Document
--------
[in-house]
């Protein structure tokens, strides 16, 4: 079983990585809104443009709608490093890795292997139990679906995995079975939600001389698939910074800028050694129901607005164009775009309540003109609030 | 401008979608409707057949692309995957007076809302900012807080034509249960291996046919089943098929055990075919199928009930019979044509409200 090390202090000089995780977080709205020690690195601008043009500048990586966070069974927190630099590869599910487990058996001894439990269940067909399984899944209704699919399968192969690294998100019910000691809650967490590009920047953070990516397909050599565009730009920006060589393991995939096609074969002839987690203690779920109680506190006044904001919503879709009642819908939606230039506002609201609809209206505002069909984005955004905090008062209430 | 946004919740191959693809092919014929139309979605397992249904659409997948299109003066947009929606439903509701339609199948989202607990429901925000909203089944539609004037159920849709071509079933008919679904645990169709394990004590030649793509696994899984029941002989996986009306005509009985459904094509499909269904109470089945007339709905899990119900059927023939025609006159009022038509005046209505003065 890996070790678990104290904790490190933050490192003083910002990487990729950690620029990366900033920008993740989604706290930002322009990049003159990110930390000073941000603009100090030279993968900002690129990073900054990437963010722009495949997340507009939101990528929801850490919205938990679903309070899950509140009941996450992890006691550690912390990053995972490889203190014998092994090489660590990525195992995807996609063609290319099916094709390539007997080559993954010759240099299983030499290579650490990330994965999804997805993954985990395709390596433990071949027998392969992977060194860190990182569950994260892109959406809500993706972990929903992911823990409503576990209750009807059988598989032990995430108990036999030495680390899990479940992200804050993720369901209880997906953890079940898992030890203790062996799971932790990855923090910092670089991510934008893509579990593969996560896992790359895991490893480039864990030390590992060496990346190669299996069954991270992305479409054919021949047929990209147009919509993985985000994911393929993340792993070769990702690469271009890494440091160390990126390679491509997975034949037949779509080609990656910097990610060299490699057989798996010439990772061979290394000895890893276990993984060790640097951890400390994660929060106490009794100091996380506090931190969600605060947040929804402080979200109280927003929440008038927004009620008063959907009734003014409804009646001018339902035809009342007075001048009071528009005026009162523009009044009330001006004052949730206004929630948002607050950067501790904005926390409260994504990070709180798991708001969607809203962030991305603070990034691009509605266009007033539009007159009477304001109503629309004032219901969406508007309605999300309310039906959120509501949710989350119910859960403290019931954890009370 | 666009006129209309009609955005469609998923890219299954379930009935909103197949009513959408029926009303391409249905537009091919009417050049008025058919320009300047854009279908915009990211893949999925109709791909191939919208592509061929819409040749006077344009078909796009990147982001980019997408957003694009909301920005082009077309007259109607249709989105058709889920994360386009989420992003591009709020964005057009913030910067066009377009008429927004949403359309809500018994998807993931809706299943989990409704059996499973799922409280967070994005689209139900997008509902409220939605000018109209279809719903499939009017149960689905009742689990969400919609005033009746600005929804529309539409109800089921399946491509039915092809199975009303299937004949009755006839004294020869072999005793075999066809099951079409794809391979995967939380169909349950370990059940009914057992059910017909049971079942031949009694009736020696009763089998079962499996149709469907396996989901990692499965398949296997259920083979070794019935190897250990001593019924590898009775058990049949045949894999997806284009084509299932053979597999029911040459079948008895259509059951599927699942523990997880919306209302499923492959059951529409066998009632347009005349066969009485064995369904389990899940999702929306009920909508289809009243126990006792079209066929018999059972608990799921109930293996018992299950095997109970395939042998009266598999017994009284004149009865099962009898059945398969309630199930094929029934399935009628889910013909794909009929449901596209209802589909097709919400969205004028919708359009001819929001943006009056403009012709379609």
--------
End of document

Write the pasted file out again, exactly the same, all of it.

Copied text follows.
[in-house]
């Protein structure tokens, strides 16, 4: 079983990585809104443009709608490093890795292997139990679906995995079975939600001389698939910074800028050694129901607005164009775009309540003109609030 | 401008979608409707057949692309995957007076809302900012807080034509249960291996046919089943098929055990075919199928009930019979044509409200 090390202090000089995780977080709205020690690195601008043009500048990586966070069974927190630099590869599910487990058996001894439990269940067909399984899944209704699919399968192969690294998100019910000691809650967490590009920047953070990516397909050599565009730009920006060589393991995939096609074969002839987690203690779920109680506190006044904001919503879709009642819908939606230039506002609201609809209206505002069909984005955004905090008062209430 | 946004919740191959693809092919014929139309979605397992249904659409997948299109003066947009929606439903509701339609199948989202607990429901925000909203089944539609004037159920849709071509079933008919679904645990169709394990004590030649793509696994899984029941002989996986009306005509009985459904094509499909269904109470089945007339709905899990119900059927023939025609006159009022038509005046209505003065 890996070790678990104290904790490190933050490192003083910002990487990729950690620029990366900033920008993740989604706290930002322009990049003159990110930390000073941000603009100090030279993968900002690129990073900054990437963010722009495949997340507009939101990528929801850490919205938990679903309070899950509140009941996450992890006691550690912390990053995972490889203190014998092994090489660590990525195992995807996609063609290319099916094709390539007997080559993954010759240099299983030499290579650490990330994965999804997805993954985990395709390596433990071949027998392969992977060194860190990182569950994260892109959406809500993706972990929903992911823990409503576990209750009807059988598989032990995430108990036999030495680390899990479940992200804050993720369901209880997906953890079940898992030890203790062996799971932790990855923090910092670089991510934008893509579990593969996560896992790359895991490893480039864990030390590992060496990346190669299996069954991270992305479409054919021949047929990209147009919509993985985000994911393929993340792993070769990702690469271009890494440091160390990126390679491509997975034949037949779509080609990656910097990610060299490699057989798996010439990772061979290394000895890893276990993984060790640097951890400390994660929060106490009794100091996380506090931190969600605060947040929804402080979200109280927003929440008038927004009620008063959907009734003014409804009646001018339902035809009342007075001048009071528009005026009162523009009044009330001006004052949730206004929630948002607050950067501790904005926390409260994504990070709180798991708001969607809203962030991305603070990034691009509605266009007033539009007159009477304001109503629309004032219901969406508007309605999300309310039906959120509501949710989350119910859960403290019931954890009370 | 666009006129209309009609955005469609998923890219299954379930009935909103197949009513959408029926009303391409249905537009091919009417050049008025058919320009300047854009279908915009990211893949999925109709791909191939919208592509061929819409040749006077344009078909796009990147982001980019997408957003694009909301920005082009077309007259109607249709989105058709889920994360386009989420992003591009709020964005057009913030910067066009377009008429927004949403359309809500018994998807993931809706299943989990409704059996499973799922409280967070994005689209139900997008509902409220939605000018109209279809719903499939009017149960689905009742689990969400919609005033009746600005929804529309539409109800089921399946491509039915092809199975009303299937004949009755006839004294020869072999005793075999066809099951079409794809391979995967939380169909349950370990059940009914057992059910017909049971079942031949009694009736020696009763089998079962499996149709469907396996989901990692499965398949296997259920083979070794019935190897250990001593019924590898009775058990049949045949894999997806284009084509299932053979597999029911040459079948008895259509059951599927699942523990997880919306209302499923492959059951529409066998009632347009005349066969009485064995369904389990899940999702929306009920909508289809009243126990006792079209066929018999059972608990799921109930293996018992299950095997109970395939042998009266598999017994009284004149009865099962009898059945398969309630199930094929029934399935009628889910013909794909009929449901596209209802589909097709919400969205004028919708359009001819929001943006009056403009012709379609």